The Projects

The Oxford Handbook of Religion and the American News Media

Americans who assumed society was becoming more and more secular have been surprised by religion’s rising visibility and central role in current events. Yet this is hardly new: the history of American journalism has deep religious roots, and religion has long been part of the news mix. Providing a wide-ranging examination of how religion interacts with the news by applying the insights of history, sociology, and cultural studies to an analysis of media faith and the points at which they meet, The Oxford Handbook of Religion and the American News Media is the go-to volume for both secular and religious journalists and journalism educators, scholars in media studies, and American Studies. Learn more about the Oxford Handbook of Religion and the American News Media here.

 

 

 

India 2012

In spring 2012, J585 students focused on reporting about the effect of caste and religion on South Asian culture and society in India and in Southern California. The foundation for caste, a much- misunderstood social system, is in ancient Hindu texts, but the classifications continue to delineate social and economic spheres for India’s Sikhs, Buddhists, Jains, Muslims and Christians at home and abroad. J-585’s assignment was to investigate how caste and religion affect Indian law, business, gender relations and politics. At the very moment when India is poised to be a world power, how, where and why does caste affect its citizens? How does it affect Indian immigrants? Visit the project website here.

Knight Luce Fellowship for Reporting on Global Religion

The twenty-first century has seen an unprecedented movement of people across borders, a revitalization of many forms of experiential spirituality and the resurgence of religious politics. The Knight Luce Fellowship for Reporting on Global Religion offers stipends for journalists to travel throughout the world to report and write stories that contextualize these developments for an American audience. These projects demonstrate the enduring power of religion and spirituality to motivate radical change, reaffirm cultural traditions and fundamentally affect the day-to-day lives of people worldwide.
Learn more about the Project

Knight Grants for Reporting on Religion and American Public Life

Religion frequently plays a key role in mobilizing support for and against vital social issues, including housing, health care, poverty, sexuality, immigration, economic equity, and civil rights. The Knight Grants for Reporting on Religion and American PublicLife provides funding for journalists to report and write stories on religion and spirituality in the civic sphere. These projects explore how religion, religious institutions and religious people effect change in on-the-ground social, political and economic conditions. Coverage also examines how religion influences the underlying dynamics of political power, conflict, the search for meaning, and the construction of community. Visit the project website here.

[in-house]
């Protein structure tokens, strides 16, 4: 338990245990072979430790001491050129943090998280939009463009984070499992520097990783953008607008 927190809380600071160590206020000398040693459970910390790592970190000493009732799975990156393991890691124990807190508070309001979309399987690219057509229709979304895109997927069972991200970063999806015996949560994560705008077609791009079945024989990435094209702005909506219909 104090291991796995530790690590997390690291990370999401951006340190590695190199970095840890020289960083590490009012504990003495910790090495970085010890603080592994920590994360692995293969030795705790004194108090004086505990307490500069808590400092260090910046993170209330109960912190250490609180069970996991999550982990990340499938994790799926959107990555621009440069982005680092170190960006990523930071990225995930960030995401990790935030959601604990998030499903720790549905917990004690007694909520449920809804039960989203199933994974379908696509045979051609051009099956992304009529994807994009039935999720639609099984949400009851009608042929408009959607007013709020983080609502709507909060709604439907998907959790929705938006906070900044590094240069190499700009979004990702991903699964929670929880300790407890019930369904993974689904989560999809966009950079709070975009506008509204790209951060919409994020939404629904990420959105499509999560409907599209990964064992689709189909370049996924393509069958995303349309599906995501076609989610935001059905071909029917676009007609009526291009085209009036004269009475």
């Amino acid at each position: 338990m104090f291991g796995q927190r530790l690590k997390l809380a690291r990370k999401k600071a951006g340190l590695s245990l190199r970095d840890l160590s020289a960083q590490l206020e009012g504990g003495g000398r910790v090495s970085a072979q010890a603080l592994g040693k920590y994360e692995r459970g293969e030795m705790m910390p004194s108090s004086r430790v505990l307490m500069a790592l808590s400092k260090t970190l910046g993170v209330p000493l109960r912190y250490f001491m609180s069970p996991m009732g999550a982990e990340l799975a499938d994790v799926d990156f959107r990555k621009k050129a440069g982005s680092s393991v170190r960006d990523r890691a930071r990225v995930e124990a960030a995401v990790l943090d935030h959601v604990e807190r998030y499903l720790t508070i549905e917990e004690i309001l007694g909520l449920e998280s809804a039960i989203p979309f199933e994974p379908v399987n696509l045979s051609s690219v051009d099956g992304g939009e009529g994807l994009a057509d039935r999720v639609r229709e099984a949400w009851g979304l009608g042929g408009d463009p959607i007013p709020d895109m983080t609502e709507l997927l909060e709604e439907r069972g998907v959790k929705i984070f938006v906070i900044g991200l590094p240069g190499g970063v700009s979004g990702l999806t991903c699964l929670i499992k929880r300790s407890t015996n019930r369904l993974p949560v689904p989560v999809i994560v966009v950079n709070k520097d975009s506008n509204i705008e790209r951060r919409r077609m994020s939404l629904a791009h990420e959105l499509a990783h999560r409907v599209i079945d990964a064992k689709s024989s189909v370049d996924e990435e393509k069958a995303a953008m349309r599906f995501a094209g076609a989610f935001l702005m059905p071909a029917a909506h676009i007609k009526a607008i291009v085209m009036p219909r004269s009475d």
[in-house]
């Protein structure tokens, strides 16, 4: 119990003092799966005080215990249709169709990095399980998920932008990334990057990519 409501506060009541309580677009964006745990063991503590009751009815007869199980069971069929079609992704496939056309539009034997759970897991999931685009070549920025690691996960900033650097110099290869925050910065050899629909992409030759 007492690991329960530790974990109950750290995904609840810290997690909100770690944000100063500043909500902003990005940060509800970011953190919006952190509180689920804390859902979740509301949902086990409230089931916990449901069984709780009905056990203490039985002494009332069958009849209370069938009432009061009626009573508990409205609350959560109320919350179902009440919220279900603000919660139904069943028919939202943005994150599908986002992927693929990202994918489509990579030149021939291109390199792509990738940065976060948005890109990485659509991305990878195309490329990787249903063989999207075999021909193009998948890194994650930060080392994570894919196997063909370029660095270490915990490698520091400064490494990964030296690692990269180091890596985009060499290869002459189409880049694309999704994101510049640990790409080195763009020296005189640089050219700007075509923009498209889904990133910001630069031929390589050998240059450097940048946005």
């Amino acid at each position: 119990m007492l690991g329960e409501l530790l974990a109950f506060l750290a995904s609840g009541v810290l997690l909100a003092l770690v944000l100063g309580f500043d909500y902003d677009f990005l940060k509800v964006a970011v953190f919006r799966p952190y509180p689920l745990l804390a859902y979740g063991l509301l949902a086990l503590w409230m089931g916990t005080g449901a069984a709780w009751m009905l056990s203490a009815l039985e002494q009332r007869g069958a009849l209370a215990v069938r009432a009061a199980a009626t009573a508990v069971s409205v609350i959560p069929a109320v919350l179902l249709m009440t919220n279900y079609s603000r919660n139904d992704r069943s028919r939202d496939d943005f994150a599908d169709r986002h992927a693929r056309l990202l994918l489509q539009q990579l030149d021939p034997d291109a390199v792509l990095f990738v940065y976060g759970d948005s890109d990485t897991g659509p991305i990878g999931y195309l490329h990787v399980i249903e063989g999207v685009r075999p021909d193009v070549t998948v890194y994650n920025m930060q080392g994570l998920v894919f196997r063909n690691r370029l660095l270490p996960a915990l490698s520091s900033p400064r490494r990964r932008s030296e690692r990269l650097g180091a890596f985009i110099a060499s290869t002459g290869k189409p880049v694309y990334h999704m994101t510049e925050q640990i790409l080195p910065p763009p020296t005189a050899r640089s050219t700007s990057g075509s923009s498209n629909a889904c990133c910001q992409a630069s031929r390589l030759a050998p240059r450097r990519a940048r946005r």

Israel – Palestine 2011

In January 2011, USC Annenberg’s J585 Reporting on Religion launched an innovative partnership with On Being, American Public Media’s talk show on meaning, religion, ethics and ideas. During Skype sessions with host Krista Tippett and the On Being staff, Diane Winston’s graduate students mapped out reporting strategies for coverage of religion and ethnicity among Israelis and Palestinians as well as Jews and Arabs in Los Angeles and in Israel. The class posted photos, audio clips and stories on Tumblr, many of which appeared the On Being blog. Trent Gillis, the program’s online editor, also worked with students on stories for the site. In Jerusalem, Tippett and the On Being production team met up with J-585 for a tour of the Old City and a dinner conversation with author Yossi Klein Halevi. Several students’ stories from Israel subsequently appeared on the program blog. Go to Project Website.

 

Israel – Palestine 2010

In March 2010, graduate students in a USC Annenberg course on coverage of religion, politics and gender traveled to Israel and Palestine for ten days of immersion journalism. The group met with religious, political and human rights activists as well as educators, legislators, refugees, settlers, and media commentators to explore the ways in which the ongoing regional conflict affects on the ground attitudes, beliefs and behaviors.

The class filed breaking news, news features and blogs during the trip and wrote indepth articles after they returned. Their work was posted and published in newspapers and online news sites, all of which you can read here. Visit the project website here.